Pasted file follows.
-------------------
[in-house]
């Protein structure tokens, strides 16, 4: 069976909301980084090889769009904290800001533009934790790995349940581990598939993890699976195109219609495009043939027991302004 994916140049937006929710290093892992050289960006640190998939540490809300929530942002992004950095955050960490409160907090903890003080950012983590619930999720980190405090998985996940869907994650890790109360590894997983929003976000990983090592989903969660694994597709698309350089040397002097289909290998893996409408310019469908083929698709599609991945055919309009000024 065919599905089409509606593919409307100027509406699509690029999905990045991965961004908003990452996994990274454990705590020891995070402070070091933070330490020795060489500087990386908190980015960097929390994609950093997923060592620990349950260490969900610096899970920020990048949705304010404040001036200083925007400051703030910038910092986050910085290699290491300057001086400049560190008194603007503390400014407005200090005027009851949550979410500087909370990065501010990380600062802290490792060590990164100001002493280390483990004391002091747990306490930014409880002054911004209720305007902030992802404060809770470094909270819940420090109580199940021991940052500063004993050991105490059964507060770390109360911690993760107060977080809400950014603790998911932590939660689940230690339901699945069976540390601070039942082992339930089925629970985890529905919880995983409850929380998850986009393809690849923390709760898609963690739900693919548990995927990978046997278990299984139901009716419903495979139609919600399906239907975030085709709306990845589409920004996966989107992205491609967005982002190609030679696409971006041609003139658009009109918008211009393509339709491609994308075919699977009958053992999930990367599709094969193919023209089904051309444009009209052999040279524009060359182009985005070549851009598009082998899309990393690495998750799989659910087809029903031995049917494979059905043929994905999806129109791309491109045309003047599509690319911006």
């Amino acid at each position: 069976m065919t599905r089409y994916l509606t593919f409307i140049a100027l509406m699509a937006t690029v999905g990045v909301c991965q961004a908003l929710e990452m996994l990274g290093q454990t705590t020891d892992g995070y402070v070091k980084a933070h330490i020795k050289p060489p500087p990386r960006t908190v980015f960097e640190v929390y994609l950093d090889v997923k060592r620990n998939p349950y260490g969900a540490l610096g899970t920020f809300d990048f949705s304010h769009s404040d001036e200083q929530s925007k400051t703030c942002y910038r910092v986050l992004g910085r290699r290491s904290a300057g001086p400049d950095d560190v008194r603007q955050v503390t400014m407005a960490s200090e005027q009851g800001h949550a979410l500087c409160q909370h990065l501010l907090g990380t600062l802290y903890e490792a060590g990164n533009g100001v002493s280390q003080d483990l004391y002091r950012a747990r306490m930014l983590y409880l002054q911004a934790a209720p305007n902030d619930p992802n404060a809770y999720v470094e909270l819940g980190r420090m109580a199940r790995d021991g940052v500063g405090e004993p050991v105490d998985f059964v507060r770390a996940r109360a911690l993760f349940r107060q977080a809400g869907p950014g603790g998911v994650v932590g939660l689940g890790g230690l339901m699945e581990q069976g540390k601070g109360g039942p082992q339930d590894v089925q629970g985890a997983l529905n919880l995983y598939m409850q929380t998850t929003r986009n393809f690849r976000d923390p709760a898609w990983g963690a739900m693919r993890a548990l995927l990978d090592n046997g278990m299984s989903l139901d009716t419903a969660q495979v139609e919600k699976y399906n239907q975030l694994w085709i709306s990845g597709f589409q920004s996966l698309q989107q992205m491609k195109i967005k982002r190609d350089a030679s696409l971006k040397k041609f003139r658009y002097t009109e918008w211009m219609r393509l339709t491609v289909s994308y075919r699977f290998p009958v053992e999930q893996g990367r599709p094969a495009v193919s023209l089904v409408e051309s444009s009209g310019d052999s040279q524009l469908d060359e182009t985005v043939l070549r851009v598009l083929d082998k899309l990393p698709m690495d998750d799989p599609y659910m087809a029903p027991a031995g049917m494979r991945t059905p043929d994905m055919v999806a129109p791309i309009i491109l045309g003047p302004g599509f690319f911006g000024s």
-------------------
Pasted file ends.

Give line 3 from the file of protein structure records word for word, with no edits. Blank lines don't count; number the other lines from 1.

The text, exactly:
């Amino acid at each position: 069976m065919t599905r089409y994916l509606t593919f409307i140049a100027l509406m699509a937006t690029v999905g990045v909301c991965q961004a908003l929710e990452m996994l990274g290093q454990t705590t020891d892992g995070y402070v070091k980084a933070h330490i020795k050289p060489p500087p990386r960006t908190v980015f960097e640190v929390y994609l950093d090889v997923k060592r620990n998939p349950y260490g969900a540490l610096g899970t920020f809300d990048f949705s304010h769009s404040d001036e200083q929530s925007k400051t703030c942002y910038r910092v986050l992004g910085r290699r290491s904290a300057g001086p400049d950095d560190v008194r603007q955050v503390t400014m407005a960490s200090e005027q009851g800001h949550a979410l500087c409160q909370h990065l501010l907090g990380t600062l802290y903890e490792a060590g990164n533009g100001v002493s280390q003080d483990l004391y002091r950012a747990r306490m930014l983590y409880l002054q911004a934790a209720p305007n902030d619930p992802n404060a809770y999720v470094e909270l819940g980190r420090m109580a199940r790995d021991g940052v500063g405090e004993p050991v105490d998985f059964v507060r770390a996940r109360a911690l993760f349940r107060q977080a809400g869907p950014g603790g998911v994650v932590g939660l689940g890790g230690l339901m699945e581990q069976g540390k601070g109360g039942p082992q339930d590894v089925q629970g985890a997983l529905n919880l995983y598939m409850q929380t998850t929003r986009n393809f690849r976000d923390p709760a898609w990983g963690a739900m693919r993890a548990l995927l990978d090592n046997g278990m299984s989903l139901d009716t419903a969660q495979v139609e919600k699976y399906n239907q975030l694994w085709i709306s990845g597709f589409q920004s996966l698309q989107q992205m491609k195109i967005k982002r190609d350089a030679s696409l971006k040397k041609f003139r658009y002097t009109e918008w211009m219609r393509l339709t491609v289909s994308y075919r699977f290998p009958v053992e999930q893996g990367r599709p094969a495009v193919s023209l089904v409408e051309s444009s009209g310019d052999s040279q524009l469908d060359e182009t985005v043939l070549r851009v598009l083929d082998k899309l990393p698709m690495d998750d799989p599609y659910m087809a029903p027991a031995g049917m494979r991945t059905p043929d994905m055919v999806a129109p791309i309009i491109l045309g003047p302004g599509f690319f911006g000024s």